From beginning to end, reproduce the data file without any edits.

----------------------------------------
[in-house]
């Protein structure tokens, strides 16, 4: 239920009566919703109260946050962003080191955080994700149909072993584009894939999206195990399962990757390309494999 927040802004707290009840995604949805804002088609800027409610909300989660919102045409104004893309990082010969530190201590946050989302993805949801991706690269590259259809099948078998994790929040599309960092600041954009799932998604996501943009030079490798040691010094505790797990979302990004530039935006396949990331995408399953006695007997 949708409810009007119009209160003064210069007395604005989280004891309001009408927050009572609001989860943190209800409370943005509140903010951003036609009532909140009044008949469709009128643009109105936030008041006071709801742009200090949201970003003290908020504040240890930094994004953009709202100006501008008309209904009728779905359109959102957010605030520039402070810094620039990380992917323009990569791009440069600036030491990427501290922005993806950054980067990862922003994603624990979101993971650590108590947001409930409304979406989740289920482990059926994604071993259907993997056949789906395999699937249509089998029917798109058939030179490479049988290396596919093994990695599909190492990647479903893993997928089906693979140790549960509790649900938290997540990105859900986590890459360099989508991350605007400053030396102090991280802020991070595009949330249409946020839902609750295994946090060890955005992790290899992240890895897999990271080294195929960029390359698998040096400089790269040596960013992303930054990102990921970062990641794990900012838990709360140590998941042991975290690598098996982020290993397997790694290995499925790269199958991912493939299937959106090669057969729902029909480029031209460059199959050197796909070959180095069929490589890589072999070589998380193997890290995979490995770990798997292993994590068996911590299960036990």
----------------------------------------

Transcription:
[in-house]
């Protein structure tokens, strides 16, 4: 239920009566919703109260946050962003080191955080994700149909072993584009894939999206195990399962990757390309494999 927040802004707290009840995604949805804002088609800027409610909300989660919102045409104004893309990082010969530190201590946050989302993805949801991706690269590259259809099948078998994790929040599309960092600041954009799932998604996501943009030079490798040691010094505790797990979302990004530039935006396949990331995408399953006695007997 949708409810009007119009209160003064210069007395604005989280004891309001009408927050009572609001989860943190209800409370943005509140903010951003036609009532909140009044008949469709009128643009109105936030008041006071709801742009200090949201970003003290908020504040240890930094994004953009709202100006501008008309209904009728779905359109959102957010605030520039402070810094620039990380992917323009990569791009440069600036030491990427501290922005993806950054980067990862922003994603624990979101993971650590108590947001409930409304979406989740289920482990059926994604071993259907993997056949789906395999699937249509089998029917798109058939030179490479049988290396596919093994990695599909190492990647479903893993997928089906693979140790549960509790649900938290997540990105859900986590890459360099989508991350605007400053030396102090991280802020991070595009949330249409946020839902609750295994946090060890955005992790290899992240890895897999990271080294195929960029390359698998040096400089790269040596960013992303930054990102990921970062990641794990900012838990709360140590998941042991975290690598098996982020290993397997790694290995499925790269199958991912493939299937959106090669057969729902029909480029031209460059199959050197796909070959180095069929490589890589072999070589998380193997890290995979490995770990798997292993994590068996911590299960036990």